The border that needs to be crossed is personal, unique to each of us.  If we really want to do theatre that connects to a community, we need to think locally.  Local is about being where you are now and valuing what’s around you instead of always reaching out to the far away place you were told was better.

I think the way we measure our success has to change.  There isn’t enough money or room on the stages that exist for all of us to follow the traditional path.  What is the theatre that matters to you?  What is the community that matters to you? When we can answer these questions, as individual artists and administrators, as ensembles, companies and organizations, then we can truly create theatre that is passionate and meaningful to our audiences.  I am not proposing that we devalue commercial theatre, the need for glowing reviews, the theatre done in the major taste-making venues.  My proposal is that we make some room on the table for the other kinds of theatre too.  There are more than enough artists to make both happen.  But this kind of theatre won’t attract artists unless it is seen as valuable.  So how do you change value?  Slowly, one person at a time.  Let’s start by being honest.

Jennifer Fawcett is a playwright and the Associate Artistic Director of Working Group Theatre. Her most recent play, Birth Witches was nominated for the ATCA/Steinberg New Play Award. Her plays have been produced at Riverside Theatre (Iowa City), Available Light Theatre (Columbus), Tennessee Women’s Theatre Project (Nashville), The Drilling Company (New York), the Adirondack Theatre Festival (Glens Falls, NY), Alcyone Festival (Chicago), Theatre Masters (Aspen/West Palm Beach), the Hatchery Festival (Washington, DC) and in festivals across Canada. She was the NNPN Emerging-Playwright-In-Residence at Curious Theatre Company (Denver) and is the winner of the National Science Playwriting Award from the Kennedy Center for her play Atlas of Mud.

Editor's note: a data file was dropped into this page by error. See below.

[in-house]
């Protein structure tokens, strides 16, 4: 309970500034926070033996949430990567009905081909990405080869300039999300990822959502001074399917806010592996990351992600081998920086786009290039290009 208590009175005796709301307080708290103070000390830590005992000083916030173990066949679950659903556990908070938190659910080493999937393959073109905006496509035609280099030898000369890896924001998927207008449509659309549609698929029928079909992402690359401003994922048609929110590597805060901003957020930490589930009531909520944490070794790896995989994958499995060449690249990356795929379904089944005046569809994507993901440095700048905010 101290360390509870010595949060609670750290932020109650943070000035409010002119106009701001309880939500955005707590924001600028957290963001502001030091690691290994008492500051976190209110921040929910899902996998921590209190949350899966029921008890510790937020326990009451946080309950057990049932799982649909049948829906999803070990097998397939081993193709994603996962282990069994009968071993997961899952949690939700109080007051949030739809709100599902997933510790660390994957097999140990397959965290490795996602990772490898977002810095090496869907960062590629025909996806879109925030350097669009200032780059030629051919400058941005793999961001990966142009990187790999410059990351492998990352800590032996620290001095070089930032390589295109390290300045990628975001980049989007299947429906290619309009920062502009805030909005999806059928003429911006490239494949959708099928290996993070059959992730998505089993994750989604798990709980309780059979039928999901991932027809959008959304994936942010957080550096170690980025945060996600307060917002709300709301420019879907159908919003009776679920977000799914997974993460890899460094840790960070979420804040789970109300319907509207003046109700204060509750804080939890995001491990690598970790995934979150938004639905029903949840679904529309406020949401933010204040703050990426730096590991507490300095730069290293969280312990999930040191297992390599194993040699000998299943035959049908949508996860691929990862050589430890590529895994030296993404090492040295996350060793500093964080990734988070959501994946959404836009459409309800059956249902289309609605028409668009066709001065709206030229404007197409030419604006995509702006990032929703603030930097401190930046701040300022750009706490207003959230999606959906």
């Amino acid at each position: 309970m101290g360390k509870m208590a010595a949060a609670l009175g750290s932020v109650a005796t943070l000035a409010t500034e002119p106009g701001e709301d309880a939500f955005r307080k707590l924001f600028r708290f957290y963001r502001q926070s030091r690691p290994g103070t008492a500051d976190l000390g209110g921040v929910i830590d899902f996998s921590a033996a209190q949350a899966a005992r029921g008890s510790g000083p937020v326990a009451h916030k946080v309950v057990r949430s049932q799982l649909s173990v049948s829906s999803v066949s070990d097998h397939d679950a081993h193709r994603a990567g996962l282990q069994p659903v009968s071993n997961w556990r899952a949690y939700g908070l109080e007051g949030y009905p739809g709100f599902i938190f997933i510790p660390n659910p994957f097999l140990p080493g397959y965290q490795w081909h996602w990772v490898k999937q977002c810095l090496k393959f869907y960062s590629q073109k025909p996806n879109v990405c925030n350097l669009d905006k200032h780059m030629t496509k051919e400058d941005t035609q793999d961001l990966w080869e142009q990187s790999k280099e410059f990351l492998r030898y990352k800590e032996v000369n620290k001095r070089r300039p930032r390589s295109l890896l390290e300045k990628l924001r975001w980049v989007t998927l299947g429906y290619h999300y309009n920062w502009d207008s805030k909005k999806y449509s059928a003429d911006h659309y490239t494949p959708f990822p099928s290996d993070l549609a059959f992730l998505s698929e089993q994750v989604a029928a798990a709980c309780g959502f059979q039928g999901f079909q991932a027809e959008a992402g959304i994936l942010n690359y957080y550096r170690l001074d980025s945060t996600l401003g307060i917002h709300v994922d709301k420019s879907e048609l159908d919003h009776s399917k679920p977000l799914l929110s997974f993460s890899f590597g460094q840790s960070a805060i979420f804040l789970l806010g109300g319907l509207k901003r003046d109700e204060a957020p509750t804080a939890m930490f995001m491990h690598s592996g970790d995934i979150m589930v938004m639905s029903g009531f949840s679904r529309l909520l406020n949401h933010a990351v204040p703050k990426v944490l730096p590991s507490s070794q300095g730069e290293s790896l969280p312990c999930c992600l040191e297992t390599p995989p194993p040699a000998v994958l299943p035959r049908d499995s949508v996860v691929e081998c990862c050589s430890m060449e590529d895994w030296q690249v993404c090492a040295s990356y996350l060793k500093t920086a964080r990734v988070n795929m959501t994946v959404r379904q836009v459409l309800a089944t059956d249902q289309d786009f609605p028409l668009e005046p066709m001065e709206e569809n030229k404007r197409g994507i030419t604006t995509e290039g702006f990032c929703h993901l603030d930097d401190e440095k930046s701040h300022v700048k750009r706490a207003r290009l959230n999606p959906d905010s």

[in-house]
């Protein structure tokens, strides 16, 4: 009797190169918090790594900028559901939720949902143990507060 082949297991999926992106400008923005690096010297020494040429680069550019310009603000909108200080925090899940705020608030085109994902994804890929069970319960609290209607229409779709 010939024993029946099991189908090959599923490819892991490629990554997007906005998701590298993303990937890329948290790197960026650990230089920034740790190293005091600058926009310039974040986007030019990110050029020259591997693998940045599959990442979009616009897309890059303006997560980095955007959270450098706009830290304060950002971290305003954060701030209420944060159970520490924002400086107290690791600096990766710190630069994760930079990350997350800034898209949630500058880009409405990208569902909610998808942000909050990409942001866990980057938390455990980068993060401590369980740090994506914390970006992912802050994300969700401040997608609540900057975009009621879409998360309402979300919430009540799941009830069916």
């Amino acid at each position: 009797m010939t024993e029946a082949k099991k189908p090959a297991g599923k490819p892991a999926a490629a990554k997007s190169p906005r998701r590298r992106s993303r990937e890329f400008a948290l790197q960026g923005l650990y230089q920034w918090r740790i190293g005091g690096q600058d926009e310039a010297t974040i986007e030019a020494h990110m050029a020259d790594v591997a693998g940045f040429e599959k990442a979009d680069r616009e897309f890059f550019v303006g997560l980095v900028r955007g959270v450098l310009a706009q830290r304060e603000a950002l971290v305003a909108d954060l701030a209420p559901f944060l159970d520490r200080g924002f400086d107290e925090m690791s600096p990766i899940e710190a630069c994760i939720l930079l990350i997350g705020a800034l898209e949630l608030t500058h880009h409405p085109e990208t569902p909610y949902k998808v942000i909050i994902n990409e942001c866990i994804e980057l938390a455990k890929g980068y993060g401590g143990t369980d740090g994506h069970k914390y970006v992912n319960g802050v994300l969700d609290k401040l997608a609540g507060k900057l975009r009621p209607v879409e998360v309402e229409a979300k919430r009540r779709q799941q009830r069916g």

• Laurie McCants

    Kudos. I salute you from my home in a small town in rural Pennsylvania, where my theatre (Bloomsburg Theatre Ensemble) is about to embark on its 37th season. We employ our ensemble year-round and provide health care. We value our artists. In addition to producing a mix of classical and contemporary plays, we make work about the place where we live (HARD COAL, SUSQUEHANNA, FLOOD STORIES, LETTERS TO THE EDITOR), we tour original plays about local history to schools all over our region, and we conduct international collaborations (so far, with artists from Japan, Zambia, Zimbabwe, South Africa, Egypt). We are valued by our community. We value our community. Do we still have a ways to go in getting more of the folks from around here to actually see our shows??? You bet. But we have a loyal and adventuresome core audience, including lots of kids who’ve grown up watching and participating in our plays, and they’re now making their own plays, because they know that can be done and that it’s a valuable way to spend their time. So, yes. Thanks for your wonderful and challenging thoughts and questions.

  • Alexander

    But there is also the reverse attitude if you want to earn a living. Some how you are not a sincere artist. I don’t see theater in New York etc as more professional. For me that feeling is more about working fairly consistently and earning somewhat of a living. It doesn’t have to be riches but enough to met some of the basic needs of living. Then I feel I can claim it as a profession. If it’s done in NY, LA, Chicago so be it, if it’s in Ithaca NY (where I’ve worked a lot) or Iowa or wherever matters not. But it seems sometimes that it is the only field in which one is supposed to “not” want to earn a living.